Butahage has famous butadon and tempura in Suntec City
If you’re a huge Japanese food stan, you might have heard of Butahage, a famous restaurant from Hokkaido that’s officially opening its doors at Suntec City tomorrow, 1 August 2023. After all, it’s not the first time the butadon expert is setting up shop here in Singapore—they launched in Liang Court back in 2015 before closing after three years.
Butahage is helmed by third-generation Chef Hitoshi Yano, whose son is taking charge of the operations of the Singapore outpost.
Food at Butahage
For the uninitiated, butadon is a popular Japanese rice dish that originated in Hokkaido. The simple yet hearty pork donburi comprises three main components: short-grain rice, grilled pork loin slices, and a sweet-savoury tare sauce.
You won’t break the bank at Butahage, with the priciest item of the lot being their signature Obihiro Meibutsu Japanese Pork Loin Don—$24.80++ for a large bowl and $19.90++ for the regular.
What makes Butahage’s version special is an 80-year-old tare sauce. This secret glaze is slow-cooked in an old-fashioned cauldron for a long period of time, resulting in a flavourful balance of sweet, smoky, savoury, and umami. The tare was not too sweet nor overly salty, pairing excellently with the delicious Hokkaido Nanatsuboshi rice. NGL, I was happy enough with the plump and fluffy rice drenched in the umami-packed sauce, sans protein.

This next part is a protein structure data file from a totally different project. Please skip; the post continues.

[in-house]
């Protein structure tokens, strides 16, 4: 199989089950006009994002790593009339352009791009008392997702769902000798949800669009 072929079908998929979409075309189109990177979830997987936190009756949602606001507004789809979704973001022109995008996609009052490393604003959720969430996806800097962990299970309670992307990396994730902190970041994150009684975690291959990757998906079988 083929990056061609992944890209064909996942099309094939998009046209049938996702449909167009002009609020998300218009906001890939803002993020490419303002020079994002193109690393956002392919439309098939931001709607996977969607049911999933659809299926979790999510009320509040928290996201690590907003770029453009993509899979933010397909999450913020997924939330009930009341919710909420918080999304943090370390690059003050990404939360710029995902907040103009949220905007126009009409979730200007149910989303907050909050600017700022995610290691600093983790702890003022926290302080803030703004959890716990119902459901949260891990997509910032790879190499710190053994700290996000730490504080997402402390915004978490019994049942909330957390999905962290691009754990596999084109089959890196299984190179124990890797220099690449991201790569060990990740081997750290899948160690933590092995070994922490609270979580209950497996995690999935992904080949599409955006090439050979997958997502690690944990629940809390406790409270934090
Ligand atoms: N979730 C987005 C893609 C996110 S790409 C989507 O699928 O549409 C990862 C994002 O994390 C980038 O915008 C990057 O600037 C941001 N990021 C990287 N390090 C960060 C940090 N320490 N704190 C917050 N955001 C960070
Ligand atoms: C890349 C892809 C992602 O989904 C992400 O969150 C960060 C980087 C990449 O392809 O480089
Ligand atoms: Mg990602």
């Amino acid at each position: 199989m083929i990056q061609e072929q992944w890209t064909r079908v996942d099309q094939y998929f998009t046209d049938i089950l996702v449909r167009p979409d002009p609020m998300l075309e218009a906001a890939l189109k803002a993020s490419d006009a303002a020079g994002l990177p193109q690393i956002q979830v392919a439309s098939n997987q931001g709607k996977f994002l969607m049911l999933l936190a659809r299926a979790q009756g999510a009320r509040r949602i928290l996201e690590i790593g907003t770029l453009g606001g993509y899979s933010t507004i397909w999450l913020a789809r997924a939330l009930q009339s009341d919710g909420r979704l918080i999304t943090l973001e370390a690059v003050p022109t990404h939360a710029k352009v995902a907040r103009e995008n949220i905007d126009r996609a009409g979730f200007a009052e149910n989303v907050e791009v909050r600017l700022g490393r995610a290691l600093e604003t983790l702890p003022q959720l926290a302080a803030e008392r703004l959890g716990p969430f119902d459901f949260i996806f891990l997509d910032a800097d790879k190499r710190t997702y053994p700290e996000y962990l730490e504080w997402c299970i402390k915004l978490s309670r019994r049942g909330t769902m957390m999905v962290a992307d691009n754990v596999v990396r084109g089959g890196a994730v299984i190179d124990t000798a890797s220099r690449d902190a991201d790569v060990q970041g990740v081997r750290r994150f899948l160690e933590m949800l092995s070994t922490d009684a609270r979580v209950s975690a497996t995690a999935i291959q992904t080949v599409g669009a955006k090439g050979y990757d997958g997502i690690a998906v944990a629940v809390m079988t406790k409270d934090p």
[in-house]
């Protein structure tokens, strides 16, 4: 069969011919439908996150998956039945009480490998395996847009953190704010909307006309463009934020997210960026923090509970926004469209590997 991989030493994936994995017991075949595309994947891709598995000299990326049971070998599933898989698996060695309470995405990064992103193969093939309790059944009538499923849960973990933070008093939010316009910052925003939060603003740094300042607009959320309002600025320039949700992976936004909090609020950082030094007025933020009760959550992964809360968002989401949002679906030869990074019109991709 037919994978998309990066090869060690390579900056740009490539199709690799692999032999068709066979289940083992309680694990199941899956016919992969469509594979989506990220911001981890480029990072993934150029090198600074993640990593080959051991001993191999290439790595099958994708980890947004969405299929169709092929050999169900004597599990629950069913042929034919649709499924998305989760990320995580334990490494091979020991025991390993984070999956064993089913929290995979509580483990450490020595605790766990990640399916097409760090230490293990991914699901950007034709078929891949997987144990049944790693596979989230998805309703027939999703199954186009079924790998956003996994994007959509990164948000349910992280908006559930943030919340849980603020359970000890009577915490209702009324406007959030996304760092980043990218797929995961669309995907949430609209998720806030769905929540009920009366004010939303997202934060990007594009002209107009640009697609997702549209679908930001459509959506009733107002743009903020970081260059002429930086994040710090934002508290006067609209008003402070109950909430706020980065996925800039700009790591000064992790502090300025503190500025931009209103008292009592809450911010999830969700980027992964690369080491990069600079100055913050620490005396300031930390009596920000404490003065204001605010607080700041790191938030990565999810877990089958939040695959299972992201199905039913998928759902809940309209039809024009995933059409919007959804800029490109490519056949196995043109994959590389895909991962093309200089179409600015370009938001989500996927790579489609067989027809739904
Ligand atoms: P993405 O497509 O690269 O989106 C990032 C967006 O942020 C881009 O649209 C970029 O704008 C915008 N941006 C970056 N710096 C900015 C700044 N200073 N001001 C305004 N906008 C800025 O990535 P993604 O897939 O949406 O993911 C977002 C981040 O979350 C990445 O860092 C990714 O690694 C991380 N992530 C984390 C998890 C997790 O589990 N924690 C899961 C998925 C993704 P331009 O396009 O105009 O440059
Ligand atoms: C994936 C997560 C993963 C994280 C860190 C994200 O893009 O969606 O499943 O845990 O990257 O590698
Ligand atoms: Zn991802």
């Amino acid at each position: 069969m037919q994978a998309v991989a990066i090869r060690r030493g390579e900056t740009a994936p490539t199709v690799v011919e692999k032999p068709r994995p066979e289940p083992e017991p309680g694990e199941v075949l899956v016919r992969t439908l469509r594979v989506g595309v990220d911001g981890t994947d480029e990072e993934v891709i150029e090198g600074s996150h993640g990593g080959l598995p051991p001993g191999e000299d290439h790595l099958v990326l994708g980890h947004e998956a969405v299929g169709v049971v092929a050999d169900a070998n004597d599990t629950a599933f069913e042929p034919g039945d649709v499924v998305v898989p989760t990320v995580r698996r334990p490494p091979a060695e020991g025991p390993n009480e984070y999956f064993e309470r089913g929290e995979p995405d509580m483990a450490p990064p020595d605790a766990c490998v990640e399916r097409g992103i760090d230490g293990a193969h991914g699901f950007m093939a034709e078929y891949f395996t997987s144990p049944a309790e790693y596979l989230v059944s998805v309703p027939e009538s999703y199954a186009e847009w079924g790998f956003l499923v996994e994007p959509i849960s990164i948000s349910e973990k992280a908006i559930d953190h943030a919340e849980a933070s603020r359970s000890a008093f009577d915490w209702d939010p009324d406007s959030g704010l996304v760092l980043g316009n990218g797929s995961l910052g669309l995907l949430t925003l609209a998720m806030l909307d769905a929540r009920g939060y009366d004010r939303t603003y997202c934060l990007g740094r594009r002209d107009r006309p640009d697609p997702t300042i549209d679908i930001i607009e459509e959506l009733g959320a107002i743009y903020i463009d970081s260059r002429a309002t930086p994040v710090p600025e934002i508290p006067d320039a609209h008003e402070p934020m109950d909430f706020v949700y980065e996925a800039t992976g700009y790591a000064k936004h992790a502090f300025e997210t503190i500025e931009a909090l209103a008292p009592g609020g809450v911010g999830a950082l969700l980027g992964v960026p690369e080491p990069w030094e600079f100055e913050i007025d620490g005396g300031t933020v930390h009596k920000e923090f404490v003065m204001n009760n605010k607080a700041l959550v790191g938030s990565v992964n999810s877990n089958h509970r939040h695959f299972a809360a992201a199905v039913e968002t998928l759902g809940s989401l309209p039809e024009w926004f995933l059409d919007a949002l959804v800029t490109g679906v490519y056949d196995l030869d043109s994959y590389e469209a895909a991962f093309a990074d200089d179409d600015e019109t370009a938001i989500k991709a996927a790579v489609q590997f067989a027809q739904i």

$24.80++ isn’t cheap by any means, but you do get six hefty slices of pork loin, which were properly meaty and juicy. For the Singapore branch, the pork is sourced from Kyushu instead of Hokkaido.
I don’t usually gravitate towards fatty pork cuts as they can get rather jelak, so I was pleasantly surprised by how much I enjoyed the fat cap layer. Each piece was flavour-packed without any off-putting porky taste. Cooked over a traditional net grill known as amiyaki, the meat boasted a light char and visible grill marks that added visual appeal, thanks to the Maillard effect achieved from the family’s secret grilling technique.
My only gripe, if any, was that some of the pork slices could have been a tad more tender.
If you’re on a tight budget, there’s the more wallet-friendly Obihiro Meibutsu Pork Loin Don that uses Canadian pork instead. This is priced at $11.80++ for a regular bowl and $14.80++ for the large version.
Otherwise, I highly recommend the Tendon ($9.50++) AKA tempura donburi. We were utterly impressed by the portion of tempura in this bowl; you get two prawns, a crab stick, Japanese mountain yam, pumpkin, and long bean, topped with the same premium short-grain rice.
The tempura was delightfully light and crisp, without any greasy aftertaste. The coating on each piece wasn’t too thick either, so you get to enjoy the natural flavour of the ingredients. Fun fact: the Yano family also owns a tempura shop!
Alternatively, the Hokkaido Special & Noodle Set ($19.80++) will fill you up nicely with an elevated assortment of tempura-battered items, including black tiger prawns, scallops, and salmon.